Mobile Learning – Never Too Early to Start?

18 01 2007

Justin Oberman at the Mopocket blog has come across a report from RCR news (December 25th 2006 page 20), highlighting the utility of mobile phones as an educational tool for infants:

A new study by PBS found cell phones may be useful as an educational tool. Eighty parents with children between the ages of three and four were given video enabled Sprint PCS phones and  asked to listen to literacy tips and allow their children to watch streamed letter video clips at least three times a week for two months. The study was designed to test the level of acceptance of using cell phones for educational content to parents of preschool children. Parents surveyed during the study said the video increased their children’s knowledge of the alphabet and provided them with tools to help their children with literary skills.

Children aged three to four? Using mobile phones? Many of you will be sceptical about this claim, but I was visiting my girlfriend’s family over the holidays, and her two-year-old sister was already using one of her dad’s out-of-service mobiles as a toy – pressing the buttons and making “calls”. She’s not alone: Emily at textually.org relays Information Week’s report that kids as yound as 2 years of age are downloading content to cell phones, computers, and portable digital music players:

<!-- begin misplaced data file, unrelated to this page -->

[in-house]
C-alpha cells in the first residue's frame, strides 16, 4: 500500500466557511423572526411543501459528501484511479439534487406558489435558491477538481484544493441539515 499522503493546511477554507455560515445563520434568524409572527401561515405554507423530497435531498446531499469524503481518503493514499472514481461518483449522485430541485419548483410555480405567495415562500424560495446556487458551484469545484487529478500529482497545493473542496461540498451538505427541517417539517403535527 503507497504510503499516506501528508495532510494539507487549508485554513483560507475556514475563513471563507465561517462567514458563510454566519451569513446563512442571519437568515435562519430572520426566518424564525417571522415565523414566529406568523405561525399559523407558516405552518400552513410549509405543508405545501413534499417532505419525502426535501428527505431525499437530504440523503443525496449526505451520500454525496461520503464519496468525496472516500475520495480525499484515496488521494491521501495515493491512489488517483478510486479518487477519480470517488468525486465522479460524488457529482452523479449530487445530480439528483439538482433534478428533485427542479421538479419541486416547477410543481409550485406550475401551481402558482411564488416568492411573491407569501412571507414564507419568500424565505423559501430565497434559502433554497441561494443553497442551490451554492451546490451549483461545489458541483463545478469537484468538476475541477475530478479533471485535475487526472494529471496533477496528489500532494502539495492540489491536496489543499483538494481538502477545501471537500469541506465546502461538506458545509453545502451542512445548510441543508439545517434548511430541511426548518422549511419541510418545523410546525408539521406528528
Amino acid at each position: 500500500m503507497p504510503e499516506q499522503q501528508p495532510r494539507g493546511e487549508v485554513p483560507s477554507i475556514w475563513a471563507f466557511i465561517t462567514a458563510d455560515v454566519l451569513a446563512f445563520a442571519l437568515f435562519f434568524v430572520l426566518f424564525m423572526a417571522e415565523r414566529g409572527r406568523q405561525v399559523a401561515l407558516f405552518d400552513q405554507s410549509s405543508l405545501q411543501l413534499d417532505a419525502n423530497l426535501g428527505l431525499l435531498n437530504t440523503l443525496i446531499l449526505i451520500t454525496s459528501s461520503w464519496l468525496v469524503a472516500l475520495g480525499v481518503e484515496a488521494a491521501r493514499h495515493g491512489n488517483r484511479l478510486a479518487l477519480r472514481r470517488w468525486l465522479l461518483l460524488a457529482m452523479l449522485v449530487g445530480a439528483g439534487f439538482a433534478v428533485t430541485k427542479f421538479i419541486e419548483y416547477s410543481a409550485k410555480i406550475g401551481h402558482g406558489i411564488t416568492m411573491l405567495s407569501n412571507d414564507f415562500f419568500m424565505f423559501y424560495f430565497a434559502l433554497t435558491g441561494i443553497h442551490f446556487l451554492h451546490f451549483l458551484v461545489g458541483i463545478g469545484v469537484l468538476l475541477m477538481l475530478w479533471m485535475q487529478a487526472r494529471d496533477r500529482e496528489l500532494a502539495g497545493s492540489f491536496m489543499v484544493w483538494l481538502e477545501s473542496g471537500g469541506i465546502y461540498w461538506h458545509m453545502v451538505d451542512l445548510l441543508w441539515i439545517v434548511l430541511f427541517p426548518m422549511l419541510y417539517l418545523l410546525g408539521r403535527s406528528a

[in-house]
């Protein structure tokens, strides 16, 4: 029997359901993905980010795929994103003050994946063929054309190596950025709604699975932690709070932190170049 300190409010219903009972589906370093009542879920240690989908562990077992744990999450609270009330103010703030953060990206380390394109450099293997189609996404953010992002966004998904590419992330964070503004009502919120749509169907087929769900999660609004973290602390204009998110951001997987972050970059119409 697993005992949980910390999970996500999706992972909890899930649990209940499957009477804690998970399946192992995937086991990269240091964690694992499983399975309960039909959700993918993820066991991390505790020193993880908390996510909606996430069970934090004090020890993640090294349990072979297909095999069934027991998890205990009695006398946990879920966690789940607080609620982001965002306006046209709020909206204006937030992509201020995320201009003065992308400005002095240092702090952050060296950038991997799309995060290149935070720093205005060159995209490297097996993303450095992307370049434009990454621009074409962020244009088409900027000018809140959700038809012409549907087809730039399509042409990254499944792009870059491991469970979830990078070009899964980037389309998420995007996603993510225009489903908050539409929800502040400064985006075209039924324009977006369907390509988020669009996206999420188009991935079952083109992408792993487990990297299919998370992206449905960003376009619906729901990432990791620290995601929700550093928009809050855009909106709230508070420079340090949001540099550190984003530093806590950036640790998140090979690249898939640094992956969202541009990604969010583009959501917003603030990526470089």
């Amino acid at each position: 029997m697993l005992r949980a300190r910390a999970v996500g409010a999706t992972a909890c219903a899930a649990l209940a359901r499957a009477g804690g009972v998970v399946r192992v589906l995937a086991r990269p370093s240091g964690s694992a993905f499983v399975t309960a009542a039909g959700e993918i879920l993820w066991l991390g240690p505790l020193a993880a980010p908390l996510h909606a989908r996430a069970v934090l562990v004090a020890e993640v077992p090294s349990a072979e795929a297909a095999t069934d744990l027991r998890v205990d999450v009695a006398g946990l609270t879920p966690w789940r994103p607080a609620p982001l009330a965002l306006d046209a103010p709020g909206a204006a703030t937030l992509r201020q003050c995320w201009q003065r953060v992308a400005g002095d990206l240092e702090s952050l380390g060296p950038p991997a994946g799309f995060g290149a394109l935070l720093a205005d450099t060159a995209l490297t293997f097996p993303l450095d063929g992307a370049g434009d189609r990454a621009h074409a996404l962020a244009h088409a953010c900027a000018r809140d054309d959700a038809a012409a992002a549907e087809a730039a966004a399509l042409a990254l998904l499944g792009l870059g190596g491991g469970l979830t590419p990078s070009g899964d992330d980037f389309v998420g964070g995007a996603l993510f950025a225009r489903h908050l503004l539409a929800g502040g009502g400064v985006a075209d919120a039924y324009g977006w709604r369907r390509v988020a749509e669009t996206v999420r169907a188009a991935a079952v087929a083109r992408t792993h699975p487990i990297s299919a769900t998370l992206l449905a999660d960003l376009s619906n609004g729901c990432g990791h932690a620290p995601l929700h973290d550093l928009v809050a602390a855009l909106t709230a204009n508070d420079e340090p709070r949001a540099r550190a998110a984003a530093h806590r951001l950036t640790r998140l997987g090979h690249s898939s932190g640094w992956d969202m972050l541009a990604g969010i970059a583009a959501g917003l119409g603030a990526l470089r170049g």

“About 15% of 2- to 5-year-olds use cell phones and 62% of 11- to 14-year-olds use the devices, according to a new study by NPD Group.”

Indeed, some entrepreneurs are even targeting babies and infants as comsumers of mobile phone functionality; for example, the Mobile Baby Toy uses a real mobile phone to provide a baby with entertaining pictures and sounds when they press the buttons, wherever you happen to be. Young children now have a range of handsets which parents can give them, with functions that allow parents to regulate who they call, and who calls them until they’re ready to graduate to a full-blown mobile (apparently, in late childhood or early teen years).

The ramifications for adult education and workplaces around the world are clear: it won’t be long before we have young adults in our companies and institutions who have grown up with mobile phones all their lives. In the same way that the landscape of information technology is being engineered and revolutionised by people who have grown up with home computers such as Amigas, Amstrads, and the Apple Mac IIe, we can expect that mobile information technology will undergo revolutionary change in the next decade, spurred by the expectations and understanding these “mobile natives” will undoubtedly bring.

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